Before we get to that, let’s look at how the Congress is handling this so called crisis. The Congress understands that while there are huge external factors that have caused this decline (and no one can deny that), there are things that are “local” in nature and under its control. It’s efforts are focused there. For example, the thrust of all the economic policies of the last one year, since Chidambaram took over, has been to “liberalize” and “reform” (words that the opposition seem not to understand). That’s why the FDI policy has been opened up. That’s why the insurance FDI limit is sought to be raised. That’s why the pension sector has been opened up. That’s why the Finance Minister has exhibited so much flexibility on the GST. That’s why the Commerce Minister has announced sops to exporters. That’s why the PM has set up the CCI, which has cleared projects worth more than Rs 1 lac crores (ET, yesterday). But there are limits to what can be done by the Executive. The insurance bill won’t go through since the opposition wont allow it. The foreign retailers – who could invest billions and create jobs in the millions – won’t come because the opposition threatens that they will revoke the policy if they came to power. The 2G auctions will only stumble through slowly and painfully because everyone from the Hon’ble SC to the CAG have wanted to write policies. And worse, because in any case the House is not allowed to function on most days. So while the Congress is doing the best it can, the opposition is hardly doing anything to help.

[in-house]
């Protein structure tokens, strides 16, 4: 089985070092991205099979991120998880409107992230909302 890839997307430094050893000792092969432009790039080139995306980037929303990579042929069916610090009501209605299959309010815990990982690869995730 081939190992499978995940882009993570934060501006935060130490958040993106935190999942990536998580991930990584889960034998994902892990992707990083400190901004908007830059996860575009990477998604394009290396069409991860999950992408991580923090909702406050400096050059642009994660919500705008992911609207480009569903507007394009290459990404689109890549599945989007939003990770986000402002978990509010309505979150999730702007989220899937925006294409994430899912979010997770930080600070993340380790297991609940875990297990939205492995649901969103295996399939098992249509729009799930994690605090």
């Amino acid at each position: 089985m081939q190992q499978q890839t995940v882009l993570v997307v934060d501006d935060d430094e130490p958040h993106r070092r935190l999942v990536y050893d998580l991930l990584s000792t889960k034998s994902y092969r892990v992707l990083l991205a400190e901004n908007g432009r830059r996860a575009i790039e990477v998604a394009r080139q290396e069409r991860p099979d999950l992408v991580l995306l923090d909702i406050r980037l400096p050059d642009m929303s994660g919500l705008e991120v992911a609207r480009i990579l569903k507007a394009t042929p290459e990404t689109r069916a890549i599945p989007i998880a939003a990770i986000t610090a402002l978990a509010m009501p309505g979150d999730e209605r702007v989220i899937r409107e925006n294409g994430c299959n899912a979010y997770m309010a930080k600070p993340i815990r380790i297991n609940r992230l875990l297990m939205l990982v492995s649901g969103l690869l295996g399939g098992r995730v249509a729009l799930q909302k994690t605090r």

Lets look at what great ideas our opposition parties have given so far. Take the principal opposition party first. All of those who thought the subsidy culture of the Congress (the Food bill, MNREGA, etc) was responsible for the state of affairs (high fiscal deficit etc) should note that the BJP is supporting the Food Bill. In fact, it highlights the Chhatisgarh government’s Food Bill which is apparently even more generous. In fact, the question the party is asking is “why is the food allocation 25 Kgs and not 35, and why is the price of rice Rs 3 and not Rs 2?”. Take fuel subsidies. Yes, the BJP removed administrative controls when they were in power. Yet, when the government increases fuel prices now, they consistently oppose them. What about reforms? The BJP has steadfastly opposed most FDI proposals – be it insurance, multi-brand retail etc. What about coal mining? I haven’t heard the BJP say they want mining opened up to the private sector. In fact, it appears the party’s CMs opposed the efforts of the PM to auction coal mines back then when he was handling coal. The BJP does talk about “governance” and “development”, but gives no plans to convince us. The performance of one or two states cannot be evidence. There are good performing run under all parties.